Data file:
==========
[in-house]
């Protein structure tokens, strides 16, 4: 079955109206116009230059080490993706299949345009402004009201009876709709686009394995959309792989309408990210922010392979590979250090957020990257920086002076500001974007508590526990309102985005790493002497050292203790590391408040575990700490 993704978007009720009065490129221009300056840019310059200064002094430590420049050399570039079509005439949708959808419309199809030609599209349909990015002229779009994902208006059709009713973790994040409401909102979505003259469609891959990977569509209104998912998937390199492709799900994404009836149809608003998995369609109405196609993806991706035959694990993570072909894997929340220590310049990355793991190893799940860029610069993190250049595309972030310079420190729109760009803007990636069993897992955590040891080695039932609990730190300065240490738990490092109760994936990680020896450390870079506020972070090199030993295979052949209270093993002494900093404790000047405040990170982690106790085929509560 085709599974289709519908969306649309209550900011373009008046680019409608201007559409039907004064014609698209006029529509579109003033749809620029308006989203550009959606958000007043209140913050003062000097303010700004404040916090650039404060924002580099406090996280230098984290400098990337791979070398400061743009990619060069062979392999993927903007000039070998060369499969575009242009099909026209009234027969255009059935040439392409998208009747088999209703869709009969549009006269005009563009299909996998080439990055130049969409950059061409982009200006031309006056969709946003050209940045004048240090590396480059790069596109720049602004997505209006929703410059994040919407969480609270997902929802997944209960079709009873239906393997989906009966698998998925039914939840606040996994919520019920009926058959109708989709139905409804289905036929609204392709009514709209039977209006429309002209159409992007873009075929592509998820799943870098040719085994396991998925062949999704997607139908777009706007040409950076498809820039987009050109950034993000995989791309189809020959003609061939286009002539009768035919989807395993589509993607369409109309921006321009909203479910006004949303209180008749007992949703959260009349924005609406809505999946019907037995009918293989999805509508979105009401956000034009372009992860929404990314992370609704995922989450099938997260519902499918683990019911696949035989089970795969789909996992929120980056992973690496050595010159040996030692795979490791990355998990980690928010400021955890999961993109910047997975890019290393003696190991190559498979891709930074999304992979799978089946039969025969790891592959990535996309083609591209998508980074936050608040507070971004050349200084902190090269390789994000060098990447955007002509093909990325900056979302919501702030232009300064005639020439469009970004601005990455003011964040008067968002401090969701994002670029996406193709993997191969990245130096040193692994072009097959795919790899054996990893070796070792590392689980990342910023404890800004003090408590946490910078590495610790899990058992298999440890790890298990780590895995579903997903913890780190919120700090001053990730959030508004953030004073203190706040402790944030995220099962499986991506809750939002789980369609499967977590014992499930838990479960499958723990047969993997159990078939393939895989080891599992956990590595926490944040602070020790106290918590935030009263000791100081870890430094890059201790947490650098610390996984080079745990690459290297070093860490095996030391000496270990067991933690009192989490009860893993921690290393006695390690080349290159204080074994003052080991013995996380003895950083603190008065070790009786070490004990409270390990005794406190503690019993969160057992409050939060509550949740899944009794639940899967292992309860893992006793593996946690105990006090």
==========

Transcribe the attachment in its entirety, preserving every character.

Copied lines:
[in-house]
């Protein structure tokens, strides 16, 4: 079955109206116009230059080490993706299949345009402004009201009876709709686009394995959309792989309408990210922010392979590979250090957020990257920086002076500001974007508590526990309102985005790493002497050292203790590391408040575990700490 993704978007009720009065490129221009300056840019310059200064002094430590420049050399570039079509005439949708959808419309199809030609599209349909990015002229779009994902208006059709009713973790994040409401909102979505003259469609891959990977569509209104998912998937390199492709799900994404009836149809608003998995369609109405196609993806991706035959694990993570072909894997929340220590310049990355793991190893799940860029610069993190250049595309972030310079420190729109760009803007990636069993897992955590040891080695039932609990730190300065240490738990490092109760994936990680020896450390870079506020972070090199030993295979052949209270093993002494900093404790000047405040990170982690106790085929509560 085709599974289709519908969306649309209550900011373009008046680019409608201007559409039907004064014609698209006029529509579109003033749809620029308006989203550009959606958000007043209140913050003062000097303010700004404040916090650039404060924002580099406090996280230098984290400098990337791979070398400061743009990619060069062979392999993927903007000039070998060369499969575009242009099909026209009234027969255009059935040439392409998208009747088999209703869709009969549009006269005009563009299909996998080439990055130049969409950059061409982009200006031309006056969709946003050209940045004048240090590396480059790069596109720049602004997505209006929703410059994040919407969480609270997902929802997944209960079709009873239906393997989906009966698998998925039914939840606040996994919520019920009926058959109708989709139905409804289905036929609204392709009514709209039977209006429309002209159409992007873009075929592509998820799943870098040719085994396991998925062949999704997607139908777009706007040409950076498809820039987009050109950034993000995989791309189809020959003609061939286009002539009768035919989807395993589509993607369409109309921006321009909203479910006004949303209180008749007992949703959260009349924005609406809505999946019907037995009918293989999805509508979105009401956000034009372009992860929404990314992370609704995922989450099938997260519902499918683990019911696949035989089970795969789909996992929120980056992973690496050595010159040996030692795979490791990355998990980690928010400021955890999961993109910047997975890019290393003696190991190559498979891709930074999304992979799978089946039969025969790891592959990535996309083609591209998508980074936050608040507070971004050349200084902190090269390789994000060098990447955007002509093909990325900056979302919501702030232009300064005639020439469009970004601005990455003011964040008067968002401090969701994002670029996406193709993997191969990245130096040193692994072009097959795919790899054996990893070796070792590392689980990342910023404890800004003090408590946490910078590495610790899990058992298999440890790890298990780590895995579903997903913890780190919120700090001053990730959030508004953030004073203190706040402790944030995220099962499986991506809750939002789980369609499967977590014992499930838990479960499958723990047969993997159990078939393939895989080891599992956990590595926490944040602070020790106290918590935030009263000791100081870890430094890059201790947490650098610390996984080079745990690459290297070093860490095996030391000496270990067991933690009192989490009860893993921690290393006695390690080349290159204080074994003052080991013995996380003895950083603190008065070790009786070490004990409270390990005794406190503690019993969160057992409050939060509550949740899944009794639940899967292992309860893992006793593996946690105990006090």